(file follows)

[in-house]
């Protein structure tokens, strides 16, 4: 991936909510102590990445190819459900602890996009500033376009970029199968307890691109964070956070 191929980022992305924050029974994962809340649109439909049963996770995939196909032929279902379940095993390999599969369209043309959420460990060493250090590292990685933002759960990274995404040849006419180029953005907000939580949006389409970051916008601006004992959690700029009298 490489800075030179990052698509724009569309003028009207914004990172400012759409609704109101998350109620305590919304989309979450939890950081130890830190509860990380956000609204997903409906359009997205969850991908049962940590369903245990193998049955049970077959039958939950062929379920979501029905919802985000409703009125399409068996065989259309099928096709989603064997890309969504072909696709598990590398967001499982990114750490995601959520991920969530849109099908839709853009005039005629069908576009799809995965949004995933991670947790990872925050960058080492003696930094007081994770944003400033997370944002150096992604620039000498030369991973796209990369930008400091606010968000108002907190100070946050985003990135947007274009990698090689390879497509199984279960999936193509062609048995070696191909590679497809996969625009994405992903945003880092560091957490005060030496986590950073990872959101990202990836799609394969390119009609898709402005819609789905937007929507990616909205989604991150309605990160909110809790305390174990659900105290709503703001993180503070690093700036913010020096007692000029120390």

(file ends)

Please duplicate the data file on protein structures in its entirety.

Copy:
[in-house]
């Protein structure tokens, strides 16, 4: 991936909510102590990445190819459900602890996009500033376009970029199968307890691109964070956070 191929980022992305924050029974994962809340649109439909049963996770995939196909032929279902379940095993390999599969369209043309959420460990060493250090590292990685933002759960990274995404040849006419180029953005907000939580949006389409970051916008601006004992959690700029009298 490489800075030179990052698509724009569309003028009207914004990172400012759409609704109101998350109620305590919304989309979450939890950081130890830190509860990380956000609204997903409906359009997205969850991908049962940590369903245990193998049955049970077959039958939950062929379920979501029905919802985000409703009125399409068996065989259309099928096709989603064997890309969504072909696709598990590398967001499982990114750490995601959520991920969530849109099908839709853009005039005629069908576009799809995965949004995933991670947790990872925050960058080492003696930094007081994770944003400033997370944002150096992604620039000498030369991973796209990369930008400091606010968000108002907190100070946050985003990135947007274009990698090689390879497509199984279960999936193509062609048995070696191909590679497809996969625009994405992903945003880092560091957490005060030496986590950073990872959101990202990836799609394969390119009609898709402005819609789905937007929507990616909205989604991150309605990160909110809790305390174990659900105290709503703001993180503070690093700036913010020096007692000029120390």